"Just a spoonful of medicine helps the sugar go down" is the tagline for The SugarCube Society, a group of crafters on Esty run by Melody Claussen-Furry. Her son was diagnosed with type 1 diabetes in 2005, and she and her family decided to start a JDRF walk team to raise money for research. With all proceeds (minus shop fees) going to the JDRF, it's no wonder that The SugarCube Society is making a difference. I had the chance to connect with SugarCube Society Coordinator Melody and ask her about the reasons, and mission, for her site.
Kerri: What inspired you to start the Sugarcube Society?
Melody: In 2005, our son Christian was diagnosed with type 1 diabetes. It was a complete shock. He asked me if he had eaten too much sugar. I explained that it didn't work like that. I played the blame game with myself (didn't I have a diabetic relative somewhere in my lineage? Or maybe it was because I had undiagnosed gestational while I was pregnant with him? Or maybe it was giving him whole milk at 11 1/2 months old?) After spending three days in the PICU with him, the reality set in and in turn, so did acceptance. We immediately focused on learning how to help him manage his disease. We were totally overwhelmed by all the information, but even more so, by watching our son administer his first dose of insulin via a syringe. He was so tough about it. I think he cried more about wearing the hospital gown than he did from the pain of the shot.
He's had a lot of growing pains caused by managing his diabetes. The fear of short-term and long-term complications was the catalyst for us to fundraise for the cure. We do the JDRF Walk to Cure Diabetes every year and will continue to until there's a cure, but it didn't seem like enough. So, I decided to draw on something I do to raise money. I make and sell crafts and jewelry online on Etsy (an independent crafters' marketplace). I decided to open a shop specifically with the intentions of donating all the proceeds to JDRF. I first listed some items I created, but then I called on my crafting sisters from the Sacramento Craft Mafia, who quickly gave from their own shops for the cause. We even had a Sacramento Craft Mafia team for the Walk. It was awesome - we brought in $1200!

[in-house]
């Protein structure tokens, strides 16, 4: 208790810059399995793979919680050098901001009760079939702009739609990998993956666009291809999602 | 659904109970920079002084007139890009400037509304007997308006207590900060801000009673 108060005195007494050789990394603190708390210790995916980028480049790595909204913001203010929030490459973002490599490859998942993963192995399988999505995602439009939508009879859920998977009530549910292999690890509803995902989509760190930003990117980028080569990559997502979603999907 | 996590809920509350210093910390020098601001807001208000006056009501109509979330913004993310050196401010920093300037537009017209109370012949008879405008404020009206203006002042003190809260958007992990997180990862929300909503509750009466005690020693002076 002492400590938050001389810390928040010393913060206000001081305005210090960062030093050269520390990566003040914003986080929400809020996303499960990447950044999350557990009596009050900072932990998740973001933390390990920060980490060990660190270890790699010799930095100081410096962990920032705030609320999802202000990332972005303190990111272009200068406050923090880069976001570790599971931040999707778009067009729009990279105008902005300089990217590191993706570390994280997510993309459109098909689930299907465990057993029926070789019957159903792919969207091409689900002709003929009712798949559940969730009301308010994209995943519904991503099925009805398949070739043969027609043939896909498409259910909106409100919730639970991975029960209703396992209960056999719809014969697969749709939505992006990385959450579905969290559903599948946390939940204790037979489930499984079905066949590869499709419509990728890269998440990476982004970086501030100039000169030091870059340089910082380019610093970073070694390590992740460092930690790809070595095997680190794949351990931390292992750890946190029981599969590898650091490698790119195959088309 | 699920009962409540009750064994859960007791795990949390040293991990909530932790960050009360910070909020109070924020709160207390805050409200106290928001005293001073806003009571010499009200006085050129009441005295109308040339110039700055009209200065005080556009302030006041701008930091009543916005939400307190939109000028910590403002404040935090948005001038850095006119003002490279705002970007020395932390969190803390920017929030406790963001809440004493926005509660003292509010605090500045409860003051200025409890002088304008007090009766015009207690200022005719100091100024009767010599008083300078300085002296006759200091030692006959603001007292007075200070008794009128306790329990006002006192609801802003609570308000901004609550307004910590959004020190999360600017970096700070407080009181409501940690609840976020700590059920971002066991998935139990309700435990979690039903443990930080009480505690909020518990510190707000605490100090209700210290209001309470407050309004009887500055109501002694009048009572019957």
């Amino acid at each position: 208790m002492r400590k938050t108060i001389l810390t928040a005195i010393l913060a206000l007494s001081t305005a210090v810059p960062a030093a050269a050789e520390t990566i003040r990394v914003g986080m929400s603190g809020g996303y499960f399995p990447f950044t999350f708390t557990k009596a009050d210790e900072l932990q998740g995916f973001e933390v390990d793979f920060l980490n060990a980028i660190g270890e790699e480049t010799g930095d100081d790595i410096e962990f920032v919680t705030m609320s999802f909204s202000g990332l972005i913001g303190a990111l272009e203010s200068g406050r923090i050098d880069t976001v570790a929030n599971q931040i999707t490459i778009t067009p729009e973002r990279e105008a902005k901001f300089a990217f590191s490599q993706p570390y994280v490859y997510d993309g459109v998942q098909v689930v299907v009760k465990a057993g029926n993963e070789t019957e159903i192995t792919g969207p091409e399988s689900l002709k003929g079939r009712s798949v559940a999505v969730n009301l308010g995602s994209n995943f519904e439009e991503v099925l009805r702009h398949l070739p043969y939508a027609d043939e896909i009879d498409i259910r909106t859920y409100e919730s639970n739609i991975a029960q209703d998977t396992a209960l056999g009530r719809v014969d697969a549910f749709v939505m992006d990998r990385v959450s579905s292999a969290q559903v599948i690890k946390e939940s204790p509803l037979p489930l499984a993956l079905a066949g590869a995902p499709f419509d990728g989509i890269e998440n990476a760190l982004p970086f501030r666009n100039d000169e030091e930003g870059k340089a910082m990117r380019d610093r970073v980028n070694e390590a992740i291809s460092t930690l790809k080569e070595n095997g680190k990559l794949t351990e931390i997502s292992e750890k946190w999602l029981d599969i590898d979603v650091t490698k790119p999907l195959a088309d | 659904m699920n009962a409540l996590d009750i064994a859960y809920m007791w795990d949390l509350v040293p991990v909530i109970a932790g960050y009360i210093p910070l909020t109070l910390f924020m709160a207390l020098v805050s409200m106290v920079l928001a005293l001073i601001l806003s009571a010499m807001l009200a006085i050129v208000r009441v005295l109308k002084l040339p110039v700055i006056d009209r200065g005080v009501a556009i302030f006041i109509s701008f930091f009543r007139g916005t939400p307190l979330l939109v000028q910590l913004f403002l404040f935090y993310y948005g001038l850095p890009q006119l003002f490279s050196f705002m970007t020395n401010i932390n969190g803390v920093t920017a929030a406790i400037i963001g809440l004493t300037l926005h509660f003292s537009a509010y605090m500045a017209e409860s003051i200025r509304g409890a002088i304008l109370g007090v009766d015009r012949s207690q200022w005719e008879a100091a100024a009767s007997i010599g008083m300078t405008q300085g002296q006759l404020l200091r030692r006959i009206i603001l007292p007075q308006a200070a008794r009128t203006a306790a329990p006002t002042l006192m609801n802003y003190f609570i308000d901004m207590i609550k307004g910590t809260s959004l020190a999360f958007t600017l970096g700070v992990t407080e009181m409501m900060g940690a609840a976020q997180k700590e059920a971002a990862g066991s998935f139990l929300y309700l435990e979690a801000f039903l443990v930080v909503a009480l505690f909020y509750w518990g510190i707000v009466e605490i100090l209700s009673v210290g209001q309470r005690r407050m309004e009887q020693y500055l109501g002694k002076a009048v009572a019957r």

I then called on the greater independent crafting community, which is HUGE. I posted the call for donations on forums and soon enough, people were blogging about the shop and sending in donations and even buying the goods! We've had donors from as far away as Australia. I'm very lucky to belong to a part of a creative and generous collective of crafters!
Kerri: What kind of items do you sell? Are there any special stories behind any specific items?
Melody: We sell anything that is handmade. Currently in the shop we have paper goods, jewelry, buttons, accessories and what we like to call Sugarbabies, which are dolls (some are pincushion dolls) that started as plain white dolls donated by sewing geniuses Loreen Devlin and Lhay Browning Thriffiley. I then sent out an email to all my crafty girls asking if they'd like to adopt a Sugarbaby (which meant, take a doll home and embellish it at their leisure with the ultimate goal of selling them in the Sugarcube Society shop). Within an hour, I had all but two out of 14 babies adopted! Two of the babies have already sold! More are on their way to the shop. I'm still working on mine, which is a little daunting. The girls in my group make it look so easy. They're craft studs!
I also had to opportunity to collaborate with graphic designer/illustrator Kate Dana Detwiler of Kukaru.com to create buttons that take a poke at diabetes. She did a great job with the design. They look fabulous! She calls them Sugarbuttons, but on the site they're called the Pins and Needles button pack. We also offer them in magnet form for those who are tired of pin pricks ;)
Kerri: Who are the people behind the Sugarcube Society?
Melody: The crafters who donate their items. The shop wouldn't exist without the generous crafters, most of whom have been touched by diabetes in some way. I'm merely the promotional and shipping and receiving departments.
Kerri: Thanks, Melody!!